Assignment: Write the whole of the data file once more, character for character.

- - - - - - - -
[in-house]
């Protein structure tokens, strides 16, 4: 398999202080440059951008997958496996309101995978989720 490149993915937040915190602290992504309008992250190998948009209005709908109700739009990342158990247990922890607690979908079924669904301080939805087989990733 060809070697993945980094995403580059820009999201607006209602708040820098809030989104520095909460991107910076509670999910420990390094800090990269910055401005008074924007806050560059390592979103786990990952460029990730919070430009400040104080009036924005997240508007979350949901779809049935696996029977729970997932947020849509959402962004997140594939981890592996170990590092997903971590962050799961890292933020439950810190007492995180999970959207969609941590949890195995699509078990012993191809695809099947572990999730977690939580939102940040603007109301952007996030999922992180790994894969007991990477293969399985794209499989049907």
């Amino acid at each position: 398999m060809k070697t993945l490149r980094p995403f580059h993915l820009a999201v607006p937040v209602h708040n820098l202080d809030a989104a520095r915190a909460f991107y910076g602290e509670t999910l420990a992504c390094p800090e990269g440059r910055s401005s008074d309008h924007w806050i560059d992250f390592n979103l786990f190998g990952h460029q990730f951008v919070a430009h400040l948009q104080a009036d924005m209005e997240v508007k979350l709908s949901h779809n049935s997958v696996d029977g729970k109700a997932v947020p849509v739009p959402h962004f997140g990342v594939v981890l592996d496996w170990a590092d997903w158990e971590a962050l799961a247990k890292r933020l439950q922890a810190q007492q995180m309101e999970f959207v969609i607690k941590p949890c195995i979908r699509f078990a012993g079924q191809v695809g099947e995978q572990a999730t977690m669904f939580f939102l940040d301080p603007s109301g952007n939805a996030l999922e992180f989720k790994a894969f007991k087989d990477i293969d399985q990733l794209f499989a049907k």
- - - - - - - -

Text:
[in-house]
């Protein structure tokens, strides 16, 4: 398999202080440059951008997958496996309101995978989720 490149993915937040915190602290992504309008992250190998948009209005709908109700739009990342158990247990922890607690979908079924669904301080939805087989990733 060809070697993945980094995403580059820009999201607006209602708040820098809030989104520095909460991107910076509670999910420990390094800090990269910055401005008074924007806050560059390592979103786990990952460029990730919070430009400040104080009036924005997240508007979350949901779809049935696996029977729970997932947020849509959402962004997140594939981890592996170990590092997903971590962050799961890292933020439950810190007492995180999970959207969609941590949890195995699509078990012993191809695809099947572990999730977690939580939102940040603007109301952007996030999922992180790994894969007991990477293969399985794209499989049907």
């Amino acid at each position: 398999m060809k070697t993945l490149r980094p995403f580059h993915l820009a999201v607006p937040v209602h708040n820098l202080d809030a989104a520095r915190a909460f991107y910076g602290e509670t999910l420990a992504c390094p800090e990269g440059r910055s401005s008074d309008h924007w806050i560059d992250f390592n979103l786990f190998g990952h460029q990730f951008v919070a430009h400040l948009q104080a009036d924005m209005e997240v508007k979350l709908s949901h779809n049935s997958v696996d029977g729970k109700a997932v947020p849509v739009p959402h962004f997140g990342v594939v981890l592996d496996w170990a590092d997903w158990e971590a962050l799961a247990k890292r933020l439950q922890a810190q007492q995180m309101e999970f959207v969609i607690k941590p949890c195995i979908r699509f078990a012993g079924q191809v695809g099947e995978q572990a999730t977690m669904f939580f939102l940040d301080p603007s109301g952007n939805a996030l999922e992180f989720k790994a894969f007991k087989d990477i293969d399985q990733l794209f499989a049907k």